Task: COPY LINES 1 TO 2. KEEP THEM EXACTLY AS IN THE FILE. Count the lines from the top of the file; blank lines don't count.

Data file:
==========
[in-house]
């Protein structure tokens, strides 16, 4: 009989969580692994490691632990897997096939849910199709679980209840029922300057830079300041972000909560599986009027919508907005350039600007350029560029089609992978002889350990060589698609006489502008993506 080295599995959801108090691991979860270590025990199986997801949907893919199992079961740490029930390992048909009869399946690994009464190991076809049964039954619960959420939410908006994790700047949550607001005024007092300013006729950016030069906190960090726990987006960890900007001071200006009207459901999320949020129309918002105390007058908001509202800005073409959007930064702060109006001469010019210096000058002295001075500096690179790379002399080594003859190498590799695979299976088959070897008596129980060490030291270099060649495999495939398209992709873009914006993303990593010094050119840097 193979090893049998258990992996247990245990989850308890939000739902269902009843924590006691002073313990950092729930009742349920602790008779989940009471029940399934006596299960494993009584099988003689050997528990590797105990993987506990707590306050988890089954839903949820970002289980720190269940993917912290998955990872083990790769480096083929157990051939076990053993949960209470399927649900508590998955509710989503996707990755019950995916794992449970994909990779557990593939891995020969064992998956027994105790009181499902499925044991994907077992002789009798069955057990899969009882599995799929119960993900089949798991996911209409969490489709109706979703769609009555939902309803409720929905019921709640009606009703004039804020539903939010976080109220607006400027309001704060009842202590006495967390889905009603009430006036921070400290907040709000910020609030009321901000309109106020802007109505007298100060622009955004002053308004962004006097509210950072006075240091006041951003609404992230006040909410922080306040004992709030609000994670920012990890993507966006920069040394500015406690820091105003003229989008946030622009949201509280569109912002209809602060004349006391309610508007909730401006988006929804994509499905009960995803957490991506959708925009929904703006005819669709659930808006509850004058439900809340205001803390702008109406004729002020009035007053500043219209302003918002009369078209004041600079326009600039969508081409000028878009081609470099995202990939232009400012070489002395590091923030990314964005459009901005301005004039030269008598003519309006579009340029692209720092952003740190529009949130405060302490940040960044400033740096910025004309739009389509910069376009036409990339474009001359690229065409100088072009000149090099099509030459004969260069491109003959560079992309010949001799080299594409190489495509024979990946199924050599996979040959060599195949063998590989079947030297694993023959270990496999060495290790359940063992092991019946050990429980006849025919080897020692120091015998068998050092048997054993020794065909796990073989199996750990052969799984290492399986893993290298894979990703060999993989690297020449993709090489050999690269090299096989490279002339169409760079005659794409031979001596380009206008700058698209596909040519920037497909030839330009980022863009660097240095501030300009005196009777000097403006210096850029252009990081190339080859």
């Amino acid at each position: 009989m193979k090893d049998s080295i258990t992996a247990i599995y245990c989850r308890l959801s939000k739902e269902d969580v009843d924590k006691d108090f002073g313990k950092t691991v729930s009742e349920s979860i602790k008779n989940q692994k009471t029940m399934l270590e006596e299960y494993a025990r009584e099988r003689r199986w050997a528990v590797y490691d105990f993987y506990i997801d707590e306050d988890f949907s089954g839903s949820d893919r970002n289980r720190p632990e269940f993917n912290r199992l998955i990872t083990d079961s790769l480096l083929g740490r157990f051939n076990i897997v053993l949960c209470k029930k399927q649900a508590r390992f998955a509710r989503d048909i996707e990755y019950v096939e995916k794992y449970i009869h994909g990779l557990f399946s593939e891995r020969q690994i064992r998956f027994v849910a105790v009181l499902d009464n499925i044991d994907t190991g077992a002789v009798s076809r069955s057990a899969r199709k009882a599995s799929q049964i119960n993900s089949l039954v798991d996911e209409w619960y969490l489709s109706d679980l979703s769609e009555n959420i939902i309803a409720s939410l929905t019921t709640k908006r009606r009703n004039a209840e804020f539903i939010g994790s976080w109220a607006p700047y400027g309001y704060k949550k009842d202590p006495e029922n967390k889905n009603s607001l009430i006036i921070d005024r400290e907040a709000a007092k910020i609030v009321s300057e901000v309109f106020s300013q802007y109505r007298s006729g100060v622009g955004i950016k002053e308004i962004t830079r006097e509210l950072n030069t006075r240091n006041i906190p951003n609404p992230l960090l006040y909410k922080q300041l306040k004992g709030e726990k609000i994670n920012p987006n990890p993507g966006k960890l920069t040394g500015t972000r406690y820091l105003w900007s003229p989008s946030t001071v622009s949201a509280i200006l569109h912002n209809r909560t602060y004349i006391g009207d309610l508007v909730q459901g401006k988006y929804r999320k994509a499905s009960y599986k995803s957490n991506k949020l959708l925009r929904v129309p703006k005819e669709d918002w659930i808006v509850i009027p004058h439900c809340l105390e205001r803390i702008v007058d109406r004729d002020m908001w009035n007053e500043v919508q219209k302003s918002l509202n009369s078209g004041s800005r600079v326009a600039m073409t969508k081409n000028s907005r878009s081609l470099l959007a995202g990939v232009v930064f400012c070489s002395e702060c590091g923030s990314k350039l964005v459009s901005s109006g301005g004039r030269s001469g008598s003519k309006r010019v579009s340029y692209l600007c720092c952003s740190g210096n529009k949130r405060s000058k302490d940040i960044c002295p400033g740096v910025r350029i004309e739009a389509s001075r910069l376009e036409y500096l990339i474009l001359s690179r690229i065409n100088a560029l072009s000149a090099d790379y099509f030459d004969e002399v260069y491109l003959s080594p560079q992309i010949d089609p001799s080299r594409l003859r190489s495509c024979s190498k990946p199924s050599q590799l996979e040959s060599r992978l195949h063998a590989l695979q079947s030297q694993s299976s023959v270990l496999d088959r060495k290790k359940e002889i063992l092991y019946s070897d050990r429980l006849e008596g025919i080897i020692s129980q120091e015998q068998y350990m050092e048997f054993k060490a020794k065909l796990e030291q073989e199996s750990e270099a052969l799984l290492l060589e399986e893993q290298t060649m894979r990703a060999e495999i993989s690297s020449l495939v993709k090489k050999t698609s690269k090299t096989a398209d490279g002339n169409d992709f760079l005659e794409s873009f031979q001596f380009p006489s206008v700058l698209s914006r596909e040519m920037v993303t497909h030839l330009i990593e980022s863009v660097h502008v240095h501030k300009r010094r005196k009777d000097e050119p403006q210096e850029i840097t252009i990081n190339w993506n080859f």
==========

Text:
[in-house]
């Protein structure tokens, strides 16, 4: 009989969580692994490691632990897997096939849910199709679980209840029922300057830079300041972000909560599986009027919508907005350039600007350029560029089609992978002889350990060589698609006489502008993506 080295599995959801108090691991979860270590025990199986997801949907893919199992079961740490029930390992048909009869399946690994009464190991076809049964039954619960959420939410908006994790700047949550607001005024007092300013006729950016030069906190960090726990987006960890900007001071200006009207459901999320949020129309918002105390007058908001509202800005073409959007930064702060109006001469010019210096000058002295001075500096690179790379002399080594003859190498590799695979299976088959070897008596129980060490030291270099060649495999495939398209992709873009914006993303990593010094050119840097 193979090893049998258990992996247990245990989850308890939000739902269902009843924590006691002073313990950092729930009742349920602790008779989940009471029940399934006596299960494993009584099988003689050997528990590797105990993987506990707590306050988890089954839903949820970002289980720190269940993917912290998955990872083990790769480096083929157990051939076990053993949960209470399927649900508590998955509710989503996707990755019950995916794992449970994909990779557990593939891995020969064992998956027994105790009181499902499925044991994907077992002789009798069955057990899969009882599995799929119960993900089949798991996911209409969490489709109706979703769609009555939902309803409720929905019921709640009606009703004039804020539903939010976080109220607006400027309001704060009842202590006495967390889905009603009430006036921070400290907040709000910020609030009321901000309109106020802007109505007298100060622009955004002053308004962004006097509210950072006075240091006041951003609404992230006040909410922080306040004992709030609000994670920012990890993507966006920069040394500015406690820091105003003229989008946030622009949201509280569109912002209809602060004349006391309610508007909730401006988006929804994509499905009960995803957490991506959708925009929904703006005819669709659930808006509850004058439900809340205001803390702008109406004729002020009035007053500043219209302003918002009369078209004041600079326009600039969508081409000028878009081609470099995202990939232009400012070489002395590091923030990314964005459009901005301005004039030269008598003519309006579009340029692209720092952003740190529009949130405060302490940040960044400033740096910025004309739009389509910069376009036409990339474009001359690229065409100088072009000149090099099509030459004969260069491109003959560079992309010949001799080299594409190489495509024979990946199924050599996979040959060599195949063998590989079947030297694993023959270990496999060495290790359940063992092991019946050990429980006849025919080897020692120091015998068998050092048997054993020794065909796990073989199996750990052969799984290492399986893993290298894979990703060999993989690297020449993709090489050999690269090299096989490279002339169409760079005659794409031979001596380009206008700058698209596909040519920037497909030839330009980022863009660097240095501030300009005196009777000097403006210096850029252009990081190339080859």